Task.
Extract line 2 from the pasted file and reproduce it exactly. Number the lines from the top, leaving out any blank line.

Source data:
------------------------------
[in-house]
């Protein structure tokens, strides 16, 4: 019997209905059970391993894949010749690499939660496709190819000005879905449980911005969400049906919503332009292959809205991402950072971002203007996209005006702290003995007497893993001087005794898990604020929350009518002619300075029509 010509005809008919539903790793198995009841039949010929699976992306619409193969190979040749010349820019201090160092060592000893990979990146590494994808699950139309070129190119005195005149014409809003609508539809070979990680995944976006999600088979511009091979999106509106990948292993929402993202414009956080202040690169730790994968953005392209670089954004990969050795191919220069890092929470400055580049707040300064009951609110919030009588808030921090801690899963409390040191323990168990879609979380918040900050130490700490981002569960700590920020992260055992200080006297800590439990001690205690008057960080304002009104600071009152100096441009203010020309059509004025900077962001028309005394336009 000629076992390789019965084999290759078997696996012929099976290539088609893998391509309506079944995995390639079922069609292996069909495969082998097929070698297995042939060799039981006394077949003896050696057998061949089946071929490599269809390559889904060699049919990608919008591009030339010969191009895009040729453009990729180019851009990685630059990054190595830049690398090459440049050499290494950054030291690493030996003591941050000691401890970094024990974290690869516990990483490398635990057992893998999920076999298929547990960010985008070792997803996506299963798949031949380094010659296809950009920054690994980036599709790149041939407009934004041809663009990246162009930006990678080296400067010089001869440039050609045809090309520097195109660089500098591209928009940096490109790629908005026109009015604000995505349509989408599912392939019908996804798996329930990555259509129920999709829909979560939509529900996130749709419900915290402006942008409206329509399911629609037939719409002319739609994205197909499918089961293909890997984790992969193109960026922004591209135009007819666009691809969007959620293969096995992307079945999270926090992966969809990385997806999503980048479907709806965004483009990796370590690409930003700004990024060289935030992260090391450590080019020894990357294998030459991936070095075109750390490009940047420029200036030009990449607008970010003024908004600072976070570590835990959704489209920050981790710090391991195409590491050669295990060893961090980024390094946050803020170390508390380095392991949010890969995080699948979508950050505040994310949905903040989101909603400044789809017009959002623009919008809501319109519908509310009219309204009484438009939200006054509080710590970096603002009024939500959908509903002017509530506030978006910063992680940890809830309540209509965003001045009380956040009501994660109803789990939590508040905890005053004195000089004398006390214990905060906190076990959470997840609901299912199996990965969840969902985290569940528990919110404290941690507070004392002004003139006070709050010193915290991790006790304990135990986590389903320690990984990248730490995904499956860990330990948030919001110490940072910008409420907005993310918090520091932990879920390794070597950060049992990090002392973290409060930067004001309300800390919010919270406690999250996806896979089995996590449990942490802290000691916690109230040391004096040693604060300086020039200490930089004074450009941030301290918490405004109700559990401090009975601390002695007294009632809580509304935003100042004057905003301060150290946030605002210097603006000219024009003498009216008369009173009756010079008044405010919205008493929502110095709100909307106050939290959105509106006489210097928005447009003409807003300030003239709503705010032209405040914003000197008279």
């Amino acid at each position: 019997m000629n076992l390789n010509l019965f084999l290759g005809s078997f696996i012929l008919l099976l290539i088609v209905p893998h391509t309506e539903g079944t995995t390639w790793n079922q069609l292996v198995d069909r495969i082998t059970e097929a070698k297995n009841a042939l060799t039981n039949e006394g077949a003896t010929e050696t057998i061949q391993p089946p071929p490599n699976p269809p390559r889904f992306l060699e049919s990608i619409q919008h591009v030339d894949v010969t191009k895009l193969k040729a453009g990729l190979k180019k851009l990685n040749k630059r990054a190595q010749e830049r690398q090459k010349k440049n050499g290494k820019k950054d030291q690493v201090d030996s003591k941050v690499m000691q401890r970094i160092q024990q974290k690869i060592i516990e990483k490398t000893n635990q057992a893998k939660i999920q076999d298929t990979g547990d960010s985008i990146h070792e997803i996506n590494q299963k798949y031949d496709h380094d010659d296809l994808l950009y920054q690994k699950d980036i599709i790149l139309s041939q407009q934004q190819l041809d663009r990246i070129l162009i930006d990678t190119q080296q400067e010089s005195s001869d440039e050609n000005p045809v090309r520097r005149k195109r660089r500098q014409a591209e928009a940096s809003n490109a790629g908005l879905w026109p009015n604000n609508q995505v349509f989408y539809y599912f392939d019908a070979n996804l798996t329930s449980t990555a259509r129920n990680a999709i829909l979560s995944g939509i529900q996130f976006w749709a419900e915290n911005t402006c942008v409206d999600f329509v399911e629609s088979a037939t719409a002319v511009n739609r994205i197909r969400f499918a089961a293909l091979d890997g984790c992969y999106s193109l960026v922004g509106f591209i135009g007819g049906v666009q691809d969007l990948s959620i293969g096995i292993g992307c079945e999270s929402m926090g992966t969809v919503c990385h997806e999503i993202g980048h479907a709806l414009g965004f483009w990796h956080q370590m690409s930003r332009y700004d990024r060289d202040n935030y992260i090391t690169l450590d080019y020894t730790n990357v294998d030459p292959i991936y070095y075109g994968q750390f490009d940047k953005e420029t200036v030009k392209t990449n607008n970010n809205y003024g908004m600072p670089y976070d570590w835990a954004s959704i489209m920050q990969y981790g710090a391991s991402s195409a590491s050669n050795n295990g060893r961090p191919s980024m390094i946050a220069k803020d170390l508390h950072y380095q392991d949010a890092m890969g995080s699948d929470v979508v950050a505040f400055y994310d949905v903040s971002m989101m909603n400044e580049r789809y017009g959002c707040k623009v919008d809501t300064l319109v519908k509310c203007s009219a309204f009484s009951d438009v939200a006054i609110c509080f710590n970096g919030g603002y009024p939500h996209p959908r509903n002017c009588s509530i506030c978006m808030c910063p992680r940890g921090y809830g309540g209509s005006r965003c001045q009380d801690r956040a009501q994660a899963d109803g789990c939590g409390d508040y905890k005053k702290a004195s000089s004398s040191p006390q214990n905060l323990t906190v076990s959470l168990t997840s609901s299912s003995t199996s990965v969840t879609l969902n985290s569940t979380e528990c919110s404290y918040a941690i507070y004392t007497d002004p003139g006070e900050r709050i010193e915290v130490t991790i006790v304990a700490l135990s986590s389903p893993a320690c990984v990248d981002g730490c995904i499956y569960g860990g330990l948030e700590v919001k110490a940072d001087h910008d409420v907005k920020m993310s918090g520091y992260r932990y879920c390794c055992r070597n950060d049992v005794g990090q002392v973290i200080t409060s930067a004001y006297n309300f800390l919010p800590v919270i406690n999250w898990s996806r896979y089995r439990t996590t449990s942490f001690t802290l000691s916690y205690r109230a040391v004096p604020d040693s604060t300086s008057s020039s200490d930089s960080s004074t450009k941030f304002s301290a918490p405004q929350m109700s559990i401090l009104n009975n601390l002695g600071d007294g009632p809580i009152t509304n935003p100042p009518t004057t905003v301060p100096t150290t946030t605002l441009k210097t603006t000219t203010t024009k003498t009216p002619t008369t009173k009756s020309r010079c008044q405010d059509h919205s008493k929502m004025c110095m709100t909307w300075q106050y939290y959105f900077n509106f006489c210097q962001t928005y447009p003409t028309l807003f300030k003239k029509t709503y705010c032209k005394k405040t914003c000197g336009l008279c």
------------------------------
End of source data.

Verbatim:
């Protein structure tokens, strides 16, 4: 019997209905059970391993894949010749690499939660496709190819000005879905449980911005969400049906919503332009292959809205991402950072971002203007996209005006702290003995007497893993001087005794898990604020929350009518002619300075029509 010509005809008919539903790793198995009841039949010929699976992306619409193969190979040749010349820019201090160092060592000893990979990146590494994808699950139309070129190119005195005149014409809003609508539809070979990680995944976006999600088979511009091979999106509106990948292993929402993202414009956080202040690169730790994968953005392209670089954004990969050795191919220069890092929470400055580049707040300064009951609110919030009588808030921090801690899963409390040191323990168990879609979380918040900050130490700490981002569960700590920020992260055992200080006297800590439990001690205690008057960080304002009104600071009152100096441009203010020309059509004025900077962001028309005394336009 000629076992390789019965084999290759078997696996012929099976290539088609893998391509309506079944995995390639079922069609292996069909495969082998097929070698297995042939060799039981006394077949003896050696057998061949089946071929490599269809390559889904060699049919990608919008591009030339010969191009895009040729453009990729180019851009990685630059990054190595830049690398090459440049050499290494950054030291690493030996003591941050000691401890970094024990974290690869516990990483490398635990057992893998999920076999298929547990960010985008070792997803996506299963798949031949380094010659296809950009920054690994980036599709790149041939407009934004041809663009990246162009930006990678080296400067010089001869440039050609045809090309520097195109660089500098591209928009940096490109790629908005026109009015604000995505349509989408599912392939019908996804798996329930990555259509129920999709829909979560939509529900996130749709419900915290402006942008409206329509399911629609037939719409002319739609994205197909499918089961293909890997984790992969193109960026922004591209135009007819666009691809969007959620293969096995992307079945999270926090992966969809990385997806999503980048479907709806965004483009990796370590690409930003700004990024060289935030992260090391450590080019020894990357294998030459991936070095075109750390490009940047420029200036030009990449607008970010003024908004600072976070570590835990959704489209920050981790710090391991195409590491050669295990060893961090980024390094946050803020170390508390380095392991949010890969995080699948979508950050505040994310949905903040989101909603400044789809017009959002623009919008809501319109519908509310009219309204009484438009939200006054509080710590970096603002009024939500959908509903002017509530506030978006910063992680940890809830309540209509965003001045009380956040009501994660109803789990939590508040905890005053004195000089004398006390214990905060906190076990959470997840609901299912199996990965969840969902985290569940528990919110404290941690507070004392002004003139006070709050010193915290991790006790304990135990986590389903320690990984990248730490995904499956860990330990948030919001110490940072910008409420907005993310918090520091932990879920390794070597950060049992990090002392973290409060930067004001309300800390919010919270406690999250996806896979089995996590449990942490802290000691916690109230040391004096040693604060300086020039200490930089004074450009941030301290918490405004109700559990401090009975601390002695007294009632809580509304935003100042004057905003301060150290946030605002210097603006000219024009003498009216008369009173009756010079008044405010919205008493929502110095709100909307106050939290959105509106006489210097928005447009003409807003300030003239709503705010032209405040914003000197008279």